(Source “Use Mobile to Connect Your Customer Experience Across Channels” Gartner, Published 22 August 2018)

The report really puts a fine point on what most brands are noticing on a day-to-day basis; more and more decisions are being made on mobile devices. 

Should I prioritise mobile marketing?

Below is a list of attributes that are commonly shared by companies who can benefit from a mobile-centric marketing strategy. In some cases, delivery to a mobile device may be the only option, but where there is a choice, mobile is the optimal way for both brand and customer.

Digital pure play

Your brand is an entirely online proposition, selling a service or products that exist only online. A contenting streaming platform or a digital publisher would be two typical examples here. Although you may have several digital options available, chances are your customers are tech-savvy users who predominantly use their smartphone or tablet to purchase and use your product.

Urgent or time-sensitive communications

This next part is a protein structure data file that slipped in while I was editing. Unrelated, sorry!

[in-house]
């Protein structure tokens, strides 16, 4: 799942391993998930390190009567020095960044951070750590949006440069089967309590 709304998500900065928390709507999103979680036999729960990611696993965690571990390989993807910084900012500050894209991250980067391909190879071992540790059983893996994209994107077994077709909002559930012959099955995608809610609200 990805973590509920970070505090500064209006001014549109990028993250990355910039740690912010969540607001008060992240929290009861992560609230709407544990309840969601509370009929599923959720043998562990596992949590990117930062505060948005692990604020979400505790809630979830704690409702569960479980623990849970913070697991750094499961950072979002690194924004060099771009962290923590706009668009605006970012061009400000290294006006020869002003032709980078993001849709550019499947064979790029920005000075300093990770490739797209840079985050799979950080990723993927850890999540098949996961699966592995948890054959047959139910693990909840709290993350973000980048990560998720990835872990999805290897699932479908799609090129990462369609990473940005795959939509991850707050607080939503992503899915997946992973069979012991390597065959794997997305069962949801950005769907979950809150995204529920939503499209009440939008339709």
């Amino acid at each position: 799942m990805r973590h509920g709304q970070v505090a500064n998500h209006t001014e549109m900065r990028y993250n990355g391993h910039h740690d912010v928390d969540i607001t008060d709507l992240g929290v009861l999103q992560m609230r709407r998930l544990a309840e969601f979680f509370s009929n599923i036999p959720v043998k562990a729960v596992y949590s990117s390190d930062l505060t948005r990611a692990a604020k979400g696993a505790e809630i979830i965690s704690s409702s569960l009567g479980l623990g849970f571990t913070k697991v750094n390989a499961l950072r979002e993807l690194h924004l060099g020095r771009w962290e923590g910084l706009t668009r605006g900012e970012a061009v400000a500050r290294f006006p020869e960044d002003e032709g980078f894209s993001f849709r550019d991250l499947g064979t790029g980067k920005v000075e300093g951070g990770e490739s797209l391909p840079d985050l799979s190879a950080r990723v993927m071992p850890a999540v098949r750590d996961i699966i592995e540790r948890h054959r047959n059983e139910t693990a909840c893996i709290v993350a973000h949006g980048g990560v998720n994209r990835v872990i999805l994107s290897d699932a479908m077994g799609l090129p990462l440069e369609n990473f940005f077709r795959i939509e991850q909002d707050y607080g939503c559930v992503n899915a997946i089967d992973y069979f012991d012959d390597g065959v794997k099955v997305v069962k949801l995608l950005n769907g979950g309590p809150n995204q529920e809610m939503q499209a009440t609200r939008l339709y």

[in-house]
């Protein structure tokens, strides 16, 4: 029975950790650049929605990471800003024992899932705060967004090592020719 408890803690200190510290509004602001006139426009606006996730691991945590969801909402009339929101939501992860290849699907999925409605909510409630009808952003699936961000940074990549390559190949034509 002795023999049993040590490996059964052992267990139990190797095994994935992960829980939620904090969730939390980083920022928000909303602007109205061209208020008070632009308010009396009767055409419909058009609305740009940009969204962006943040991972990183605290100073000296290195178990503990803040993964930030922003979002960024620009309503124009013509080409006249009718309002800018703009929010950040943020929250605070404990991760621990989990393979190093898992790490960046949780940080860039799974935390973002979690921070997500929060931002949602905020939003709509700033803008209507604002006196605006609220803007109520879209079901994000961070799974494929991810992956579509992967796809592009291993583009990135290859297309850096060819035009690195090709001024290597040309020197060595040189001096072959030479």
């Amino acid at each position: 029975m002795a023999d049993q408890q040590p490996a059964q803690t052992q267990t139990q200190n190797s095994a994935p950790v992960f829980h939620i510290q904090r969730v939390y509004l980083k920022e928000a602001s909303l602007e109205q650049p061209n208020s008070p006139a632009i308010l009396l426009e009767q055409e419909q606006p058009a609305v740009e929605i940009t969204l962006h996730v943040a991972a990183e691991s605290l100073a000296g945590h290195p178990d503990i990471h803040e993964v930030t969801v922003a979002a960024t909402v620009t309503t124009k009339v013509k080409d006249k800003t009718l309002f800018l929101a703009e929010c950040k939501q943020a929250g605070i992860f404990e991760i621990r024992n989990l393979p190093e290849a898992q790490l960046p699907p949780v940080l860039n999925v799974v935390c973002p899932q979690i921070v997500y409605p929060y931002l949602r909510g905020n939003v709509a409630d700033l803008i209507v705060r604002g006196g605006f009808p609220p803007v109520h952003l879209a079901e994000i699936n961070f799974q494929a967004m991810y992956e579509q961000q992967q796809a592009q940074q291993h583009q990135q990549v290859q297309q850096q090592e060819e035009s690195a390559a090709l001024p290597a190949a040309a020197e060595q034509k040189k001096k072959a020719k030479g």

If you regularly send out campaigns that contain urgent or semi-urgent messages (e.g. “your order is on the way”, “your subscription is about to expire”, “you’ve logged in from a new device”) then a mobile channel is absolutely the most effective way to communicate it. It may be that SMS is the best route, as it has a +90% open rate.

Regular contact

If, either by necessity or choice, you engage with your customer base on a frequent basis (more than once a week) then identifying the right mobile channel should be a priority.  

Mobile app

There’s no doubt if your brand has an app that is an important part of your marketing strategy then mobile-centricity is key. Push notifications, in-app messages and an app inbox are three channels that will help you increase the number of active monthly users, increase wallet-share from them and retain them for longer.

If you can relate to some of these attributes then you should strongly consider adopting a mobile-centric approach.

 

Mobile Marketing Statistics

What’s that old saying, “There are three kinds of lies: lies, damned lies and statistics”? It’s true that stats can be misleading, but the following little nuggets certainly all point to the continued rise and importance of mobile marketing.